The multi-stage process takes account of the fact that, on the one hand, biomass residues occur highly fragmented regionally and, on the other, it is imperative to establish an economically viable, commercial production scale. The construction of the pilot plant at KIT Campus Nord is subsidized by the Federal Government and the Land Baden-Wuerttenberg. Besides numerous institutes and service units of the KIT, several industrial partners partake in bioliq®. The construction of bioliq® process stage II has an investment volume of around EUR 28 million. 50 percent of this amount is contributed by the Federal Ministry of Food, Agriculture and Consumer Protection (BMELV). These funds are made available via the Fachagentur für Nachwachsende Rohstoffe e.V. (FNR).
The balance of the capital expenditure is borne by the KIT and the industrial partner Air Liquide Global E&C Solutions at half each. Air Liquide Global E&C Solutions not only planned, designed, supplied, constructed and commissioned the plant for the bioliq®-process stage II, but will also participate in the further research and development work.
The bioliq® Process
The complete bioliq® Process (Biomass to Liquid Karlsruhe) comprises four stages. In Stage I, the dry residual biomass which occurs widespread regionally and possesses low energy content is converted decentralized into a substance similar to crude oil of high energy density by fast pyrolysis. The so-called bioliqSyncrude® can be transported cost-effectively over long distances and is processed further centrally. In the second process stage, a high-pressure entrained flow gasifier converts the bioliqSyncrude® to a tar-free syngas at temperatures above 1,200 degrees centigrade and pressures of up to 80 bar. The synthesis gas is mainly composed of carbon monoxide and hydrogen. In this Stage II, the high temperatures, high pressure and the reactive products make exacting demands on the process, the instrumentation and the safety technology of the plant. The downstream hot-gas cleaning unit – Stage III – has the function to separate impurities like particulate matter, chlorine and nitrogen compounds from the syngas. In the fourth and last process step, the gas molecules are selectively composed to obtain customized motor fuels.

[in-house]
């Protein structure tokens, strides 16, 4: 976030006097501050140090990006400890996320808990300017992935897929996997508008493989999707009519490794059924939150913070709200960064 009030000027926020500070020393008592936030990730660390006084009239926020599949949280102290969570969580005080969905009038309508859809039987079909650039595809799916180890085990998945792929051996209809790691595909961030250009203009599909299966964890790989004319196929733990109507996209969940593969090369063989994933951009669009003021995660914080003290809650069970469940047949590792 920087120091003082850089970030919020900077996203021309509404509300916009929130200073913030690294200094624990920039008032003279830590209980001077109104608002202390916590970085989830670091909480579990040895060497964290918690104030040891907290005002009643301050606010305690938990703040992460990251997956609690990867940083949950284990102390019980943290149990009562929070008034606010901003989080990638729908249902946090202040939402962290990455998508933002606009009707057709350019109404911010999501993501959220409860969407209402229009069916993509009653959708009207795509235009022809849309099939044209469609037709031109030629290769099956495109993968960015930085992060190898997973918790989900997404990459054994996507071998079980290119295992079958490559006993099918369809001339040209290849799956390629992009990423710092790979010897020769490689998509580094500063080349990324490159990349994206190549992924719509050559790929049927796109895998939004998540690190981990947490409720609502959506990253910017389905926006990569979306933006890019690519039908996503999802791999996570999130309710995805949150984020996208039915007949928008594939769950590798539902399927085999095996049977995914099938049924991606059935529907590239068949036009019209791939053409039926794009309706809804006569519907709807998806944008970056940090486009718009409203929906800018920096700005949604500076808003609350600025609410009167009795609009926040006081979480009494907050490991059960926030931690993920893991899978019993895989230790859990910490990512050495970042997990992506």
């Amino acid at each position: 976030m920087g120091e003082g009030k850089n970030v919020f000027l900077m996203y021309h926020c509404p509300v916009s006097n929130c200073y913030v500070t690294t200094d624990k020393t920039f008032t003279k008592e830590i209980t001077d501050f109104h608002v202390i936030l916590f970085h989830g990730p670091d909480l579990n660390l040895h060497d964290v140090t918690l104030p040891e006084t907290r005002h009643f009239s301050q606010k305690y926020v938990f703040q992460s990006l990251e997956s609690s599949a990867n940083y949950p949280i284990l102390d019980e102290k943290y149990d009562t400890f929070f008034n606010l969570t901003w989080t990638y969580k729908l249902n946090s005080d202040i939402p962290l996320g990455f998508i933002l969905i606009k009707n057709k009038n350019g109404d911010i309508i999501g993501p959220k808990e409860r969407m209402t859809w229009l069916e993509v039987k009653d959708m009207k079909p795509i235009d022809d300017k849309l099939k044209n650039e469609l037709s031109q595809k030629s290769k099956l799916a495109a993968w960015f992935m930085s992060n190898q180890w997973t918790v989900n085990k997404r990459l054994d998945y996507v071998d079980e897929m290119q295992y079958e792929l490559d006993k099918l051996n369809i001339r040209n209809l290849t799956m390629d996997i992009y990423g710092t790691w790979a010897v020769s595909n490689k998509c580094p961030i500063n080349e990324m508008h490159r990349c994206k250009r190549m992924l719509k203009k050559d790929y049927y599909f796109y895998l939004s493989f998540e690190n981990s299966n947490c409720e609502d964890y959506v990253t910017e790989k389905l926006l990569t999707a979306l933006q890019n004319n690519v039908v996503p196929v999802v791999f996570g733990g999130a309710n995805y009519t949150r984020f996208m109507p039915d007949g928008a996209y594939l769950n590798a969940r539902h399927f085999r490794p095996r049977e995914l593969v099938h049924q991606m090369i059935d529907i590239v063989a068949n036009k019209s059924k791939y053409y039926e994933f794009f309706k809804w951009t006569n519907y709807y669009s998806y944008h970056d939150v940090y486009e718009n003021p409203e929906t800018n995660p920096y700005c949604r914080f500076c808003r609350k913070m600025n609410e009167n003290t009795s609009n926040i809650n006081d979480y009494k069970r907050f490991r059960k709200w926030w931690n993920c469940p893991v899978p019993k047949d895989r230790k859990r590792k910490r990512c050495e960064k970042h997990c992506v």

The bioliq® Process
Karlsruhe Institute of Technology (KIT) is one of Europe’s leading energy research establishments. Research, education, and innovation at KIT foster the energy turnaround and reorganization of the energy system in Germany. KIT links excellent competences in engineering and science with know-how in economics, the humanities, and social sciences as well as law. The activities of the KIT Energy Center are organized in seven topics: Energy conversion, renewable energies, energy storage and distribution, efficient energy use, fusion technology, nuclear power and safety, and energy systems analysis. Clear priorities lie in the areas of energy efficiency and renewable energies, energy storage systems and grids, electric mobility, and enhanced international cooperation in research.
Karlsruhe Institute of Technology (KIT) is a public corporation according to the legislation of the state of Baden-Württemberg. It fulfills the mission of a university and the mission of a national research center of the Helmholtz Association. Research activities focus on energy, the natural and built environment as well as on society and technology and cover the whole range extending from fundamental aspects to application. With about 9000 employees, including nearly 6000 staff members in the science and education sector, and 24000 students, KIT is one of the biggest research and education institutions in Europe. Work of KIT is based on the knowledge triangle of research, teaching, and innovation.